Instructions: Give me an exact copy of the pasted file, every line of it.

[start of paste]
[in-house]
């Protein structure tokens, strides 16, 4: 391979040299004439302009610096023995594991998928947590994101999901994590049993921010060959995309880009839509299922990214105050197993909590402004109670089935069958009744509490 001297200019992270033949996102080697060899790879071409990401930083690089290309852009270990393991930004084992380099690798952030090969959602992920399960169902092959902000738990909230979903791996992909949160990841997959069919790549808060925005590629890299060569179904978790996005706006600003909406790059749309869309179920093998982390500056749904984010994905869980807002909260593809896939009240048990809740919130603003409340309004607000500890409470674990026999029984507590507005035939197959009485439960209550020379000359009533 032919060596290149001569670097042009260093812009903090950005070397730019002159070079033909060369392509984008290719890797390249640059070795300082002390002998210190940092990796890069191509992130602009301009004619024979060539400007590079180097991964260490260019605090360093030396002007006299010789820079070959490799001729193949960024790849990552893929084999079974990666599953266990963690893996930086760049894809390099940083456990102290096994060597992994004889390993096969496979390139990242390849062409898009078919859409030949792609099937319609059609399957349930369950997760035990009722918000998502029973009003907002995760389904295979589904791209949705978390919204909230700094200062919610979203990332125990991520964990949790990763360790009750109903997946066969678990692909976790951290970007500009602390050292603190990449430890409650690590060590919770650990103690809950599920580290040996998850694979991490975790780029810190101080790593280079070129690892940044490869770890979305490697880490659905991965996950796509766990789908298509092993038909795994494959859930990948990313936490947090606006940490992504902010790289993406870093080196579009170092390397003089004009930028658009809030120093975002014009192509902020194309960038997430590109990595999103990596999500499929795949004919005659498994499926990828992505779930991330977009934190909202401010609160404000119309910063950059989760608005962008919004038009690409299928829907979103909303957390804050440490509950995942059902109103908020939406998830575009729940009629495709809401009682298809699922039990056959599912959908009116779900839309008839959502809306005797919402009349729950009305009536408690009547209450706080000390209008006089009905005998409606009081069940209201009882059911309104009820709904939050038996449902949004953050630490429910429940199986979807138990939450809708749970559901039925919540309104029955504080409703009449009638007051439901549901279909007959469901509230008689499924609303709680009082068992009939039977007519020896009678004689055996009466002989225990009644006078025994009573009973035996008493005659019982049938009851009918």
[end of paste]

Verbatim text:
[in-house]
């Protein structure tokens, strides 16, 4: 391979040299004439302009610096023995594991998928947590994101999901994590049993921010060959995309880009839509299922990214105050197993909590402004109670089935069958009744509490 001297200019992270033949996102080697060899790879071409990401930083690089290309852009270990393991930004084992380099690798952030090969959602992920399960169902092959902000738990909230979903791996992909949160990841997959069919790549808060925005590629890299060569179904978790996005706006600003909406790059749309869309179920093998982390500056749904984010994905869980807002909260593809896939009240048990809740919130603003409340309004607000500890409470674990026999029984507590507005035939197959009485439960209550020379000359009533 032919060596290149001569670097042009260093812009903090950005070397730019002159070079033909060369392509984008290719890797390249640059070795300082002390002998210190940092990796890069191509992130602009301009004619024979060539400007590079180097991964260490260019605090360093030396002007006299010789820079070959490799001729193949960024790849990552893929084999079974990666599953266990963690893996930086760049894809390099940083456990102290096994060597992994004889390993096969496979390139990242390849062409898009078919859409030949792609099937319609059609399957349930369950997760035990009722918000998502029973009003907002995760389904295979589904791209949705978390919204909230700094200062919610979203990332125990991520964990949790990763360790009750109903997946066969678990692909976790951290970007500009602390050292603190990449430890409650690590060590919770650990103690809950599920580290040996998850694979991490975790780029810190101080790593280079070129690892940044490869770890979305490697880490659905991965996950796509766990789908298509092993038909795994494959859930990948990313936490947090606006940490992504902010790289993406870093080196579009170092390397003089004009930028658009809030120093975002014009192509902020194309960038997430590109990595999103990596999500499929795949004919005659498994499926990828992505779930991330977009934190909202401010609160404000119309910063950059989760608005962008919004038009690409299928829907979103909303957390804050440490509950995942059902109103908020939406998830575009729940009629495709809401009682298809699922039990056959599912959908009116779900839309008839959502809306005797919402009349729950009305009536408690009547209450706080000390209008006089009905005998409606009081069940209201009882059911309104009820709904939050038996449902949004953050630490429910429940199986979807138990939450809708749970559901039925919540309104029955504080409703009449009638007051439901549901279909007959469901509230008689499924609303709680009082068992009939039977007519020896009678004689055996009466002989225990009644006078025994009573009973035996008493005659019982049938009851009918």